Cricket does not believe that she is going to be twelve years old. Yes, she’s had occasional back trouble, and she takes CBD oil each morning to relieve general aches and pains, but she thinks she’s still a puppy, and the fact is, she is still as smart and stubborn as ever. I can see that she has slowed down over time, but that’s only because she used to be a raging speed demon and now she’s not dragging me down the street, as much. In her trip to therapy she forgot her age completely and went back to acting like the puppy she used to be: raging speed demon, excitement peeing, and all. I can’t afford to replace the office carpeting, though, so Cricket will be staying home from now on.

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“Harrumph.”

Cricket is still clearly the boss around here. If there’s a plate on the floor, Ellie will run for it, until she sees Cricket out of the corner of her eye, and then she backs off and waits for permission, from Cricket, to lick up the leftovers. Though, Ellie has occasionally ignored her sister’s rules and elbowed for space, when there were scratchies on offer, but not too often.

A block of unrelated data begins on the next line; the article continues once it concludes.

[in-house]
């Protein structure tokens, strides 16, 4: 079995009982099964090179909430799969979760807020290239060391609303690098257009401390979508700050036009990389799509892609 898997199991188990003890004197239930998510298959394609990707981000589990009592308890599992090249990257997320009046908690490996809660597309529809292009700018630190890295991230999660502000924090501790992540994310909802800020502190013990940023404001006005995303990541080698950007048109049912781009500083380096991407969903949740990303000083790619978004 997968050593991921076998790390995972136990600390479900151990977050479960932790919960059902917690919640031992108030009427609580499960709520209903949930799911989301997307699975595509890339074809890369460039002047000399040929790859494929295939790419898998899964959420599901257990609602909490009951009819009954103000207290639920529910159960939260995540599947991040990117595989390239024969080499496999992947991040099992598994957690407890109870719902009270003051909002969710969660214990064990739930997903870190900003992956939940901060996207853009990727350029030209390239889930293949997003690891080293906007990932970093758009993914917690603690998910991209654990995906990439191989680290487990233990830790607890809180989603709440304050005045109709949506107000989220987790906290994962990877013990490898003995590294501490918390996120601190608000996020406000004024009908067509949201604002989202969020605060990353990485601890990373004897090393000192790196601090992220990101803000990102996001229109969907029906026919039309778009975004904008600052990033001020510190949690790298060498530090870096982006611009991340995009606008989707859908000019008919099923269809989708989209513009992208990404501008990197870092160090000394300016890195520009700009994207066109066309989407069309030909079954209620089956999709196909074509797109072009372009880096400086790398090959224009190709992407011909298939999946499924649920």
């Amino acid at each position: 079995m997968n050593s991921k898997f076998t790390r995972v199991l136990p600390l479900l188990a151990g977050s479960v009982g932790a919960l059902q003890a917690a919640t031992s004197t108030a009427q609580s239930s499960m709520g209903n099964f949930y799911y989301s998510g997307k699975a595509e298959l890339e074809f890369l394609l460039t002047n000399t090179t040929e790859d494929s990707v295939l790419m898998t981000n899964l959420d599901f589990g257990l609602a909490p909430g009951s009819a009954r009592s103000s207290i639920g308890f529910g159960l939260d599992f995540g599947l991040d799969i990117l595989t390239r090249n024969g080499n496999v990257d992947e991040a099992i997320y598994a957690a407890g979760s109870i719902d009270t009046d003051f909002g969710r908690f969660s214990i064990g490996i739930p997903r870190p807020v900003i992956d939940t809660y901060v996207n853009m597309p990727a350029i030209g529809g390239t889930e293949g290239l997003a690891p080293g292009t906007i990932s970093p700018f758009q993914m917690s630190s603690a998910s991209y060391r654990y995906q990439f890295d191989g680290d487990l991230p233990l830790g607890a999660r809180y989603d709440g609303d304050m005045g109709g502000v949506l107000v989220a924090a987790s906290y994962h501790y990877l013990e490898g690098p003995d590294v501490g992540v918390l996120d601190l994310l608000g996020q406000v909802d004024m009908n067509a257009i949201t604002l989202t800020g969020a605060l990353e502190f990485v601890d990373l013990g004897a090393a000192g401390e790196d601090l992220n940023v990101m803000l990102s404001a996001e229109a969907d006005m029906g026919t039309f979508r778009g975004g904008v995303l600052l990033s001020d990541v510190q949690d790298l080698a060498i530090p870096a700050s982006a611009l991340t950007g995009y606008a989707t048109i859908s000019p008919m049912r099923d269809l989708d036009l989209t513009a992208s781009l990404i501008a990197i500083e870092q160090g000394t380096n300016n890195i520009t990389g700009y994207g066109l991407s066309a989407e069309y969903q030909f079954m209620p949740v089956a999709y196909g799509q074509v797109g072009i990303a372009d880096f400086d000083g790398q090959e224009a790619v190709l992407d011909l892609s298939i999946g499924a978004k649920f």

Ellie generally sleeps in my room, because Cricket won’t allow her up on Grandma’s bed, though Ellie has no problem sharing my bed with Cricket. They often take their afternoon naps with me, each staking out her own territory and stretching out. Ellie has tried to get Cricket to play with her, doing a play bow, or running circles around her out in the yard, but Cricket just gets confused. Cricket can play by herself, or with a human, but she doesn’t understand dog to dog play. It’s just too weird for her.

We will have to find a way to celebrate Cricket’s 12th birthday, and Ellie’s Gotcha day, and their sisterhood, all at once, in a way that Cricket will enjoy. Ideally, I would buy six or seven roasted chickens and hide them strategically around the backyard for the girls to find, but, there are other animals around here, and our yard isn’t fenced in, and, it’s possible that there is such a thing as too much chicken, even for my girls.